By Deja, NSLI-Y Taiwan, Academic Year Kaohsiung 2015-2016

Everyday after class is over I go straight home because I want to rest for a bit. One day when I came home, my mom was more lively than usual. She said, “Do you have something to do this weekend?” I said, “I don't think I have anything to do.” She said, “I want to take you up to the mountains for two days, is that ok?” I said, “Ok!” I responded that way because the last time we went to the mountains it was really fun. At that time I was very excited. She said,” Oh yeah, we will be running in a marathon as well, so much fun!” My feelings changed very quickly because I don’t really run.

image of deja posing in a road

That next day I repeatedly told my friends that I didn’t want to go. I wanted them to help me get out of it, but we weren’t successful. I still had to go to the mountains. I was a little happy that they made me go when we arrived in Meinong as the place was so beautiful. But I still had to run in a marathon. My mom had told me that my father decided not to participate in the race so I could also opt out and sleep in. I was very happy because running the race would mean I would have had to wake up at 5:00 a.m. That's so early!

That same night my father decided he did want to run, so they asked me if I wanted to go now. I decided to go but I wasn’t happy about it. At that time it was already 11:00 p.m. and I would have to get up at 5:00 a.m. That would mean only five hours of sleep.

The day of the marathon came and I woke up still tired at 5:00 a.m. I kept saying “It’s too early!” and my family continuously laughed at me. We got in the car and headed over to the marathon, I still didn’t eat anything because it was too early. When we arrived at the marathon site I didn’t want to get out of the car.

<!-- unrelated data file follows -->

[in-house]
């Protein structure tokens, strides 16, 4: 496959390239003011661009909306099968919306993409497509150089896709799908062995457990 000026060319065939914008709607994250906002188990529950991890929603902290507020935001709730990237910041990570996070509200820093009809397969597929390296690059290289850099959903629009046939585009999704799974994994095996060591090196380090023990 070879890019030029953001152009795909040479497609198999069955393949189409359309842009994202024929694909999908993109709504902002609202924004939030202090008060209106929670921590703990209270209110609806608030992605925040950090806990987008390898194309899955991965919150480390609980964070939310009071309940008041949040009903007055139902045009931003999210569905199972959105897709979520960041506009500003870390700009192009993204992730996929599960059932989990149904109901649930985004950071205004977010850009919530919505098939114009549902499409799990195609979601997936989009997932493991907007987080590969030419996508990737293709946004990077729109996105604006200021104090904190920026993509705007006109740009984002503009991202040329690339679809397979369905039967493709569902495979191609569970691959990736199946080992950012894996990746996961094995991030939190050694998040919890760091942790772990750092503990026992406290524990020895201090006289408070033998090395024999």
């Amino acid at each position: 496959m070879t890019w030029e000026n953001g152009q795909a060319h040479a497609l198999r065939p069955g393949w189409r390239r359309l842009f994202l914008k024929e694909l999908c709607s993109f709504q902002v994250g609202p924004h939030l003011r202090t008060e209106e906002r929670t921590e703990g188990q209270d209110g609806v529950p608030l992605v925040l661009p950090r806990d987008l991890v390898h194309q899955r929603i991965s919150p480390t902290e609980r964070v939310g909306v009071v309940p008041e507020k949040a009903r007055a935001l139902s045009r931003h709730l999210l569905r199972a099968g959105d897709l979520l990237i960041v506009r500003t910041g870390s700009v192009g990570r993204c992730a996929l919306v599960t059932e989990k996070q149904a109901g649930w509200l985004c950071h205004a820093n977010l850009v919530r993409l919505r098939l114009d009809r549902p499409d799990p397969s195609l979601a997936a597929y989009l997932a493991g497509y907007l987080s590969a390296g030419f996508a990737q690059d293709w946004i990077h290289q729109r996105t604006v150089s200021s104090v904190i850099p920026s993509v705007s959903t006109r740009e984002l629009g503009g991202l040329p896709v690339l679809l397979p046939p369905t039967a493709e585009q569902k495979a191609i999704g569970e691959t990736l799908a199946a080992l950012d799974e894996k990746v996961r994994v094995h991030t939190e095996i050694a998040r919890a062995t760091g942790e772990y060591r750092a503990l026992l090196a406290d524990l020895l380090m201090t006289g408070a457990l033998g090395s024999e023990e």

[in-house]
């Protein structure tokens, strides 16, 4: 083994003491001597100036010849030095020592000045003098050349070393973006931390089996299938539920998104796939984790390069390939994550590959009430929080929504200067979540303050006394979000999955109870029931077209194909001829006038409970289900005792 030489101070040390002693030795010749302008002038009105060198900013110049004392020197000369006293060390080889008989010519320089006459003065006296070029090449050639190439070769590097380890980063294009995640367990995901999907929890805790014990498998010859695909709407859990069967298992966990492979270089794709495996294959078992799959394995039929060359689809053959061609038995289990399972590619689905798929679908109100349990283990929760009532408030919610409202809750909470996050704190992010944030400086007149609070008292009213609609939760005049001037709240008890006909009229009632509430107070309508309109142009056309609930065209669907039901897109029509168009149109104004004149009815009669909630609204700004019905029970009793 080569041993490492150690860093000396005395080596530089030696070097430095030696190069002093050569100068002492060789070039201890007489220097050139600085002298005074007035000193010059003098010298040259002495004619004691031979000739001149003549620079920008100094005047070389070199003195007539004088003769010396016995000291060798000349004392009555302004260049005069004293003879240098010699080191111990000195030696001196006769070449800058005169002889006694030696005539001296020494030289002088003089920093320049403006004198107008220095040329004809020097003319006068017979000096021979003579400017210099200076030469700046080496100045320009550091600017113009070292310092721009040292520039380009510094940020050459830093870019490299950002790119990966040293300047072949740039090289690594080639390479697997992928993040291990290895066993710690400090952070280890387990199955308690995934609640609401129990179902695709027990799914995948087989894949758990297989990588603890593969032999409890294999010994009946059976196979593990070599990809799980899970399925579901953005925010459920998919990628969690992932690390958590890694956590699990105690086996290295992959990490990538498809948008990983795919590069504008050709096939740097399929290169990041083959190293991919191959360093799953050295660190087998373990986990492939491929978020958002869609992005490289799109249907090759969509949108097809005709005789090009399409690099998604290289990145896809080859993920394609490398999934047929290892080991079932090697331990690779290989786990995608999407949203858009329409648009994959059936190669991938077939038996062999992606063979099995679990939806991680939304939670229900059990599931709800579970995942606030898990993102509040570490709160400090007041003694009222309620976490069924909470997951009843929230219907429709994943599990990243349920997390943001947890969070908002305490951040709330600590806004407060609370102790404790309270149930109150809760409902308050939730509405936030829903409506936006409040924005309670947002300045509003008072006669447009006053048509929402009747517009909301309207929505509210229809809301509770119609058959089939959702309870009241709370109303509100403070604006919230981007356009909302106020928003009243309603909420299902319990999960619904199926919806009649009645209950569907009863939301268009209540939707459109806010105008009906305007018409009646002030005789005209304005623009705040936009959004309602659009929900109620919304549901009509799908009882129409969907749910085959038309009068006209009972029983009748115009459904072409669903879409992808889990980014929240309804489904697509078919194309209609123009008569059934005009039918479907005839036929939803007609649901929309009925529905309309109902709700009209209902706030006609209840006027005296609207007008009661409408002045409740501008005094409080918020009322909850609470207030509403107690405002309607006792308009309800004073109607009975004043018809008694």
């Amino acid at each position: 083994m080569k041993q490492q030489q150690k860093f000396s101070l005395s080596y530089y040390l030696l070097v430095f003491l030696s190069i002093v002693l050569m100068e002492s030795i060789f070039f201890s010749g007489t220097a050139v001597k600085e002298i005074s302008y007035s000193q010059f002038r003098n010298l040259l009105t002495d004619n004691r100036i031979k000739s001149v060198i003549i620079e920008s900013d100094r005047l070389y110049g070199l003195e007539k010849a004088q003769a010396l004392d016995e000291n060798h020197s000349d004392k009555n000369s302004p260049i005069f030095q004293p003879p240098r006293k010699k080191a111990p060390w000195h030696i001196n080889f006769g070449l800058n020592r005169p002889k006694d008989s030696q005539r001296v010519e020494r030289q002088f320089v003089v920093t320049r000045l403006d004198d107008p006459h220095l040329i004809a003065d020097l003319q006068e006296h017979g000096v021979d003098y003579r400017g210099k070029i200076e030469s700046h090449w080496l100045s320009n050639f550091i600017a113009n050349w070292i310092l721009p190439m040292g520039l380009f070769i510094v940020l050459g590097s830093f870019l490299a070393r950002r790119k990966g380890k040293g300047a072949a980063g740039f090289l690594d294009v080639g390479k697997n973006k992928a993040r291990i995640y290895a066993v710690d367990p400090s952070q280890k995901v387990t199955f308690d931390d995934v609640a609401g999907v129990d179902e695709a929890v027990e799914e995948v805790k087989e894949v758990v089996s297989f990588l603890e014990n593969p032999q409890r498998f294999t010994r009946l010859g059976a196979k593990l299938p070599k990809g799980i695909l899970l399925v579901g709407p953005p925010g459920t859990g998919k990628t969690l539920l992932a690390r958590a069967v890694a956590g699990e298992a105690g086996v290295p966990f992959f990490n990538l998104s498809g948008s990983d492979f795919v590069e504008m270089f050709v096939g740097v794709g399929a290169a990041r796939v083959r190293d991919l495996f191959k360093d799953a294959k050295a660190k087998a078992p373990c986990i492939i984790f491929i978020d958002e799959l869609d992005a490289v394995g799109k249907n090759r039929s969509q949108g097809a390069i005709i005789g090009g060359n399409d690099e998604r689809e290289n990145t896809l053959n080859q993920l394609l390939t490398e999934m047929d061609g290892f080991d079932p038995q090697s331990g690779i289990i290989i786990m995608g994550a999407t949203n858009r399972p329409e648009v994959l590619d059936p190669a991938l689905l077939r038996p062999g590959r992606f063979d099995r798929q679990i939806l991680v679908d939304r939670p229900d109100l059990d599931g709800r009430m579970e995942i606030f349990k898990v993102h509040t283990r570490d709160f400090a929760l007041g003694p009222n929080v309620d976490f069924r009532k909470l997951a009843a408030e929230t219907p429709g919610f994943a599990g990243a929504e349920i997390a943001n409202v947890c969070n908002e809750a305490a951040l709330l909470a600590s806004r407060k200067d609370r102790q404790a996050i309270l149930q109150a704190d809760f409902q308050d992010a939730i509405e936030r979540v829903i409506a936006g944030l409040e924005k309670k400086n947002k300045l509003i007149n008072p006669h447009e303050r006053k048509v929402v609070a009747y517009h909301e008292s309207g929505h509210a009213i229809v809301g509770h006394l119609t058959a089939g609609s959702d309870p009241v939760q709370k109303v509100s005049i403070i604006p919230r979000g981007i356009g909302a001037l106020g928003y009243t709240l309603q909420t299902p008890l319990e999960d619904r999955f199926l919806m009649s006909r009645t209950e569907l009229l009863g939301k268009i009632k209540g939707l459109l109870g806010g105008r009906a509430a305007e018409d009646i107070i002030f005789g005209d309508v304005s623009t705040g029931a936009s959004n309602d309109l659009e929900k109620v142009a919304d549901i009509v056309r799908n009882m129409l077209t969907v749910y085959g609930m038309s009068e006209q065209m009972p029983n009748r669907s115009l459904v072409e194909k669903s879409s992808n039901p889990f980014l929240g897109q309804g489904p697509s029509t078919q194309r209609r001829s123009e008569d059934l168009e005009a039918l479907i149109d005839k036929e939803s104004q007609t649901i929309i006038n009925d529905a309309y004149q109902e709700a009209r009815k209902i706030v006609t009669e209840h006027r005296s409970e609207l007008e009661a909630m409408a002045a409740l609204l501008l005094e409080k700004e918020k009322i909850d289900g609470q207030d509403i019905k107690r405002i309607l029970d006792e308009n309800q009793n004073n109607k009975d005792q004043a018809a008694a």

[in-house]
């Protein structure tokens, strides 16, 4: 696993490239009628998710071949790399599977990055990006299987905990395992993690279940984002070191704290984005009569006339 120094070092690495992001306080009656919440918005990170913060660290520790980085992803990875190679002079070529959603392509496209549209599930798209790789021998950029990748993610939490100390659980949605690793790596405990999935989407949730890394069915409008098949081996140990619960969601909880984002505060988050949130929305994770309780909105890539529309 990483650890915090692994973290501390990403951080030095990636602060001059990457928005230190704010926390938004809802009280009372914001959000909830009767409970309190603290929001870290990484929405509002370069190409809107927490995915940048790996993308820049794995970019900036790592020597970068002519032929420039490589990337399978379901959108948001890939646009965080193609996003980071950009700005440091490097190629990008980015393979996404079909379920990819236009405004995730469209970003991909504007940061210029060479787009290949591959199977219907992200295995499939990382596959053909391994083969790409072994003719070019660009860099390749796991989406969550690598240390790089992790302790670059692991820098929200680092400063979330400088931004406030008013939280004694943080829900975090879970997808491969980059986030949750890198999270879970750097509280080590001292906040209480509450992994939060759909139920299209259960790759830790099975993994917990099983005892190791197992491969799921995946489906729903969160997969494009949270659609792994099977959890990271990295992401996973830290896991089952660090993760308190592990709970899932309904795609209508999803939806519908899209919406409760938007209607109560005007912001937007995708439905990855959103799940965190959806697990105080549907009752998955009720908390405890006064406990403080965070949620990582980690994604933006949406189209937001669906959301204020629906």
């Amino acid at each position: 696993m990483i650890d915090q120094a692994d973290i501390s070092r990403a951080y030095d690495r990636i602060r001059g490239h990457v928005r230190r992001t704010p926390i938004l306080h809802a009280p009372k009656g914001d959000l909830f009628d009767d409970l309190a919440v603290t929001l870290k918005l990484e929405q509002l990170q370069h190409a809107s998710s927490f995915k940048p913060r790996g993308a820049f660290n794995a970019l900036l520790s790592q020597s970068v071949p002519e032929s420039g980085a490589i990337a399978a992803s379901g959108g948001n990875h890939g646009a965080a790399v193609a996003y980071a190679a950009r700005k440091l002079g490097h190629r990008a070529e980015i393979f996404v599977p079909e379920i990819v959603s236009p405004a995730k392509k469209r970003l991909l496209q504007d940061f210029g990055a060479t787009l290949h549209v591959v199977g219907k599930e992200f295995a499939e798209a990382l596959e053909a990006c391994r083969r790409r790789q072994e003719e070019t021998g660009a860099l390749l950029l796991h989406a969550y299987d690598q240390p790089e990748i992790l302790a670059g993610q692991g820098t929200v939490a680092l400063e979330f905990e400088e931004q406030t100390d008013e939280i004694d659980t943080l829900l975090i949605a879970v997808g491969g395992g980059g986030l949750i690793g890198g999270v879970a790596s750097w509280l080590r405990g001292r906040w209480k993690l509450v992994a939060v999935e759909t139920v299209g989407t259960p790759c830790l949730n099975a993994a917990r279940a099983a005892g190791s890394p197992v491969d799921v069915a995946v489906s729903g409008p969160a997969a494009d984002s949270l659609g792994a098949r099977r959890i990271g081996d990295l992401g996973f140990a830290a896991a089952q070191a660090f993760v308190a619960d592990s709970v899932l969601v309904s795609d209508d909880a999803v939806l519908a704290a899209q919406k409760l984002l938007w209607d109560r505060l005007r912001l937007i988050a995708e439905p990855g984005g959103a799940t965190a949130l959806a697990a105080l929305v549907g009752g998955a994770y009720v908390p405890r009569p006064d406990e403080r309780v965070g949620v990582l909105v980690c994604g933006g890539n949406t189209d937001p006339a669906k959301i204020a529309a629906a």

When we arrived at the start of the race I changed my attitude because there were a lot of people. Everybody was very happy, and there were even little kids there. They were all excited and I thought that was great. When we had started to run there were people on the side of the road cheering us on. It made me really happy.

We reached the halfway point of the race and there were people giving us drinks. There was a Taiwanese lady there who said to me, “You’re really great! You came here by yourself to participate! Keep on going, you can do it!” That made me laugh. She was very nice. I decided to run all the way to the end.

When I had almost finished I saw my mom on the side and I took a picture with her. I also ran into a group of indigenous Taiwanese who were on the side cheering people on. When they saw me they all got very excited and cheered me on very loudly. They made me very happy. When we were done running I decided to go back to the group and take a picture with them. I was starting to ask them and hadn’t completely finish talking, when they all rushed over to come take a picture. All of them! It was very funny.

This experience has taught me that cultural immersion isn’t just in a class full of Taiwanese students, it isn’t just staying in the same city, or just talking. You have to really jump out of the box and explore. And when you look up you will find yourself saying you ran a marathon in Taiwan. Even if you only ran 5 km of the entire 42 km marathon, you still get a trophy and a story.